By Susan Kavanaugh
An entrepreneur sees a problem and resolves to solve it.
Obviously, entrepreneurs do this for profit in order to stay in business. And, indeed, the whole concept of entrepreneurship hinges on solving problems. This is good for society, as well as for the entrepreneur. While entrepreneurship is a hot term today, it is not all Instagramesque. You do not always have a team picking up the calls, and delivering the orders. When you are just starting up or as you continue your journey, you may choose to be a solopreneur. This means that you do most of the work yourself. You pitch clients, set up meetings and offer your service.
This can be hugely overwhelming if your focus is pulled all around the place. There will be clients calling for your attention; and, if you work from a home office, managing personal matters and business hours can be frustrating. What about those unpleasable clients who keep disturbing you with nagging calls? The desire to please everyone can be knee-bending, back-cracking, and brain-bursting. Being an entrepreneur does not mean you have to stop being caring and compassionate.
Here are a few tips to help you optimize your business time, help others, and protect yourself from distractions:
Daily/ Weekly To-Do Lists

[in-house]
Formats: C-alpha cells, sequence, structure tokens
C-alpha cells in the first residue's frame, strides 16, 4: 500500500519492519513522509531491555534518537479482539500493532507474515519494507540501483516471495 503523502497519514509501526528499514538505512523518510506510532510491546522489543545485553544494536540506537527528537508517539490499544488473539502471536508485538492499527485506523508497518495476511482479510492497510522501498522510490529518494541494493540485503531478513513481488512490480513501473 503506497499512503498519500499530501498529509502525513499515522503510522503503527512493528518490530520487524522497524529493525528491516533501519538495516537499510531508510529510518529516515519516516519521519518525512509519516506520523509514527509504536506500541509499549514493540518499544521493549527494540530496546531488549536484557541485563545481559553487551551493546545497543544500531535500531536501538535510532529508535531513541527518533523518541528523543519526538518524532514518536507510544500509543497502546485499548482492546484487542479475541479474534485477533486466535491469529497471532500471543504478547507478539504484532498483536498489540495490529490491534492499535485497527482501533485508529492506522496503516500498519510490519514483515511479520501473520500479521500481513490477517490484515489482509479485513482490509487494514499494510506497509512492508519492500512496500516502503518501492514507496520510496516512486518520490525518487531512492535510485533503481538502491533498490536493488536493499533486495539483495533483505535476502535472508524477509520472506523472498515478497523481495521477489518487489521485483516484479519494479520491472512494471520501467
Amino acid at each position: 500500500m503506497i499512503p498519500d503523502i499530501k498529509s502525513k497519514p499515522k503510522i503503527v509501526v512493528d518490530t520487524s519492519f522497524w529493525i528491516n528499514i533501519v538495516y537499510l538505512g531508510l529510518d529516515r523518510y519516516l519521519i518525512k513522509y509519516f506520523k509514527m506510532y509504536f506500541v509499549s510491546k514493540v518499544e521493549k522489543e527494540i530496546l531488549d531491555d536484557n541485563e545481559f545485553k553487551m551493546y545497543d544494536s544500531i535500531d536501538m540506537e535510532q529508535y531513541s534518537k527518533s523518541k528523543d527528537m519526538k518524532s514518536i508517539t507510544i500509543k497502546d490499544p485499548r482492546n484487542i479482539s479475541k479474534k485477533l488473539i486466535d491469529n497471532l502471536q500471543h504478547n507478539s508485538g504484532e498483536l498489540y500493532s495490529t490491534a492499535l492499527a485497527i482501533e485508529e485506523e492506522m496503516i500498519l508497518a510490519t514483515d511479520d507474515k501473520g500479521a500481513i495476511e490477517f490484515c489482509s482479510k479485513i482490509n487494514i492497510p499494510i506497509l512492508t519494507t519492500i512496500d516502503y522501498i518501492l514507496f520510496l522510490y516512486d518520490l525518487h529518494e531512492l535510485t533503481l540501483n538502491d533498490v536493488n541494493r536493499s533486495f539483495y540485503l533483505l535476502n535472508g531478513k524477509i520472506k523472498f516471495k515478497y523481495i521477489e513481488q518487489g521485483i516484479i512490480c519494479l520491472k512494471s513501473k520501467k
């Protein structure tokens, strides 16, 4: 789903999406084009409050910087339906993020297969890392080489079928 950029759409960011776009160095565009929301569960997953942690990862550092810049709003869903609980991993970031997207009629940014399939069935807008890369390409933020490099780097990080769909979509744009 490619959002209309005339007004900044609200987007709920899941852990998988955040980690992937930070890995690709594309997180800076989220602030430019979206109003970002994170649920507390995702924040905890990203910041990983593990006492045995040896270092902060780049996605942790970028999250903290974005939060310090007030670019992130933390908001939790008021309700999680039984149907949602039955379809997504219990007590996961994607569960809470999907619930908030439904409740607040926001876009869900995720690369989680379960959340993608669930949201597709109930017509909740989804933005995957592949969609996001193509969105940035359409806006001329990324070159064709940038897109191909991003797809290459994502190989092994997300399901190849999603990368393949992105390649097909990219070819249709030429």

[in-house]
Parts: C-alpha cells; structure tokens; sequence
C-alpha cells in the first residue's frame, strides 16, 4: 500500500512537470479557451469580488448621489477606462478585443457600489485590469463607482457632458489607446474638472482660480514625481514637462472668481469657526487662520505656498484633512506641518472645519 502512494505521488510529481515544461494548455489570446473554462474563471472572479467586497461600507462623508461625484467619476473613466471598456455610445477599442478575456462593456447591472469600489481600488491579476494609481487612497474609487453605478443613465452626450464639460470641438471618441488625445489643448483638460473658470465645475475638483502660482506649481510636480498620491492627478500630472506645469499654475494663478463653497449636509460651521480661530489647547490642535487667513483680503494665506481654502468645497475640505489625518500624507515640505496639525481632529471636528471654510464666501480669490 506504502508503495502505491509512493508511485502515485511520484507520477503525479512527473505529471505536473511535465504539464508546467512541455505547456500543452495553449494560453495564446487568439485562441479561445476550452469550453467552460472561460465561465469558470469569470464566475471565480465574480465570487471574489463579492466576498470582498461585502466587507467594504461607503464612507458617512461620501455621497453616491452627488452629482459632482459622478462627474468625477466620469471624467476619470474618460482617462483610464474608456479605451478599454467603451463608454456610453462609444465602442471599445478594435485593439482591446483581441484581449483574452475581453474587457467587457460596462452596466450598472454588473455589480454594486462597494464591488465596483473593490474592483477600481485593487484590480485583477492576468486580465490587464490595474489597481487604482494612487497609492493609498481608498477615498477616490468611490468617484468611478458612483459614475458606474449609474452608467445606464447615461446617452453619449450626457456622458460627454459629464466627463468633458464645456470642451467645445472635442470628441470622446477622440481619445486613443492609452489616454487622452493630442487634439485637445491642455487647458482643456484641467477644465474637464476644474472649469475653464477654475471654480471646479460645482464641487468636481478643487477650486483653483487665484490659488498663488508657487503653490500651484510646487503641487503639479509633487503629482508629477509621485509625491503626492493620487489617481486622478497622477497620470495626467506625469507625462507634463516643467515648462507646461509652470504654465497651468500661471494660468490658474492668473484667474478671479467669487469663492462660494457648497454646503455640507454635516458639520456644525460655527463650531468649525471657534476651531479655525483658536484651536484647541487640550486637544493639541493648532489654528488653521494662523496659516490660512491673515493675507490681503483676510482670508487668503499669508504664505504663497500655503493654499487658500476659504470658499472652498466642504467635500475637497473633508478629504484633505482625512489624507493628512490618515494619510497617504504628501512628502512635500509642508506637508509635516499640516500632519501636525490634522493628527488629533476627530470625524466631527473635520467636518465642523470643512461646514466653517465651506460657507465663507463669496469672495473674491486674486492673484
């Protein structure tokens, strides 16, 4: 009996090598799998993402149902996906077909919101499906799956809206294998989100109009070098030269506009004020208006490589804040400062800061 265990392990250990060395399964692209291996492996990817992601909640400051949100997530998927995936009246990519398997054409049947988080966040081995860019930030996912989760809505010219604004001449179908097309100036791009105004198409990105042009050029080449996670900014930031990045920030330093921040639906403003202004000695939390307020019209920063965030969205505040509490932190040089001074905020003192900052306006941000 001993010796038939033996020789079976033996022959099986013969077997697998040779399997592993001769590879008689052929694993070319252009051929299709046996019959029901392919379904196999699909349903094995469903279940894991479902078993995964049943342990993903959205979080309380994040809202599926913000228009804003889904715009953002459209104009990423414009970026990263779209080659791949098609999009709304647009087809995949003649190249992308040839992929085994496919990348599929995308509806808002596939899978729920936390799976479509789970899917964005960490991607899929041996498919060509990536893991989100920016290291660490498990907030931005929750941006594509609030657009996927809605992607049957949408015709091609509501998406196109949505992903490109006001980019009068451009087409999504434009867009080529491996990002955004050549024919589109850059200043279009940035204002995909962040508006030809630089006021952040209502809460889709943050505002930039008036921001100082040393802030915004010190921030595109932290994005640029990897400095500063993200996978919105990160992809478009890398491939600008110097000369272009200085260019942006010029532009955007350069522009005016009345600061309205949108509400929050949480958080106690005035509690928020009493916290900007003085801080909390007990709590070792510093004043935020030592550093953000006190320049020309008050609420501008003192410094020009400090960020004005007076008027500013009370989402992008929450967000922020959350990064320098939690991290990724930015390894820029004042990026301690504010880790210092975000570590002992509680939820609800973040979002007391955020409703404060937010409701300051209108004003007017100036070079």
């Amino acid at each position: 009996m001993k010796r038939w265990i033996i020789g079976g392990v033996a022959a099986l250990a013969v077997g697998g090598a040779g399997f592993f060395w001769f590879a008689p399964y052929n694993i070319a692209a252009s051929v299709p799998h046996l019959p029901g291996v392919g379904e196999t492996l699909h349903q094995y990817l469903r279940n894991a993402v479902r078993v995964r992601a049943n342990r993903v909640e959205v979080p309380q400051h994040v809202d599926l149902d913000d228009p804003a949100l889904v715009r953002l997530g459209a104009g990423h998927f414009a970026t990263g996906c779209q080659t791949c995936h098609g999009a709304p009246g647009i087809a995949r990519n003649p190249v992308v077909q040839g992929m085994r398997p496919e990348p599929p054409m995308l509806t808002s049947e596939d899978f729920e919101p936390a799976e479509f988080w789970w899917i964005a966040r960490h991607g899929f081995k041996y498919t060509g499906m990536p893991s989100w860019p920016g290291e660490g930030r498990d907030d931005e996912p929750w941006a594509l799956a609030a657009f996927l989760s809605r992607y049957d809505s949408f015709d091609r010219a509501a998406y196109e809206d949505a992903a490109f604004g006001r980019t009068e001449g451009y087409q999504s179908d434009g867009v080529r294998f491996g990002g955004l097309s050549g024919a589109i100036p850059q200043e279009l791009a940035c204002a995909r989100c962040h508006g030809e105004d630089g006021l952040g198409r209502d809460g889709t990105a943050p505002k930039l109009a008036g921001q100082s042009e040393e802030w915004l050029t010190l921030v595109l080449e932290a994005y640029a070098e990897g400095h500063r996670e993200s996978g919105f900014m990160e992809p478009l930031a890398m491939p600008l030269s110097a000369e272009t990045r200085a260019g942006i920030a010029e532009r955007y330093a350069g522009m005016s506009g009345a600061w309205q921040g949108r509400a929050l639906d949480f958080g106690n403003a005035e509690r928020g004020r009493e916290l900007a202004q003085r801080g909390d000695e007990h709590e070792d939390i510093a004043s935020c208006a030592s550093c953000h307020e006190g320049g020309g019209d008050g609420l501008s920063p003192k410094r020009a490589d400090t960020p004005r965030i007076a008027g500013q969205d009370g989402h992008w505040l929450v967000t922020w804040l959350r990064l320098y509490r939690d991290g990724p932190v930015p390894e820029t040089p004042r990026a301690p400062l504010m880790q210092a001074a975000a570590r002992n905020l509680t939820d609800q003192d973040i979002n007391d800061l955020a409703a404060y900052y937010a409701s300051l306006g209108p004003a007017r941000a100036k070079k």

Yours does not have to be overly structured. By simply jotting down what you wish to accomplish the following week, you are setting yourself up for success. When you have an idea of what you want to accomplish, it helps you to know how much time you can afford in helping others without hurting your business.
Block All Distractions
When you work from home, you choose your options– work time, type of work and place of work. However, without an established structure, this liberty can bring financial and psychological imprisonment. Distractions are everywhere. They are on your mobile phones. They are on the TV. They are on the computer.
Therefore, to do any meaningful work as a solopreneur who deeply cares for others, you have to block all distractions. There are several apps you can use to block out time for business activities. However, a low-tech method would be to use a watch with a timer.
- Go to a place within the house or outside the house where you are less likely to be disturbed.
- Set the timer for 40 minutes.
- After the timer stops, take a break for five minutes.
- Repeat the timer and have at least five sections of this deep work per business day.
- Once you are done, you can spend the rest of the day multitasking business and attend to urgent or distress calls.
Don’t Work For Free
I am guilty as charged in this area. In an effort to close a contract, I will do an immense amount of collaboration and discovery with the client. Are you charging for this? I know I should be, because I am a consultant and that’s what I am paid for.
Unless you are doing a work as a volunteer, do not do anything for free. You are a professional, and you deserve to be paid for your services. One of the challenges of being a solopreneur is getting people you deeply care about to pay for your services. You have to understand that your skills and time are valuable. If you dish them out for free, you are not going to be appreciated; and, people are not going to take you seriously.
Being a solopreneur can be overwhelming especially if you are a sensitive, compassionate person who easily gets distracted trying to help others. However, if you follow through on the points highlighted above, your business can begin to be more productive and profitable.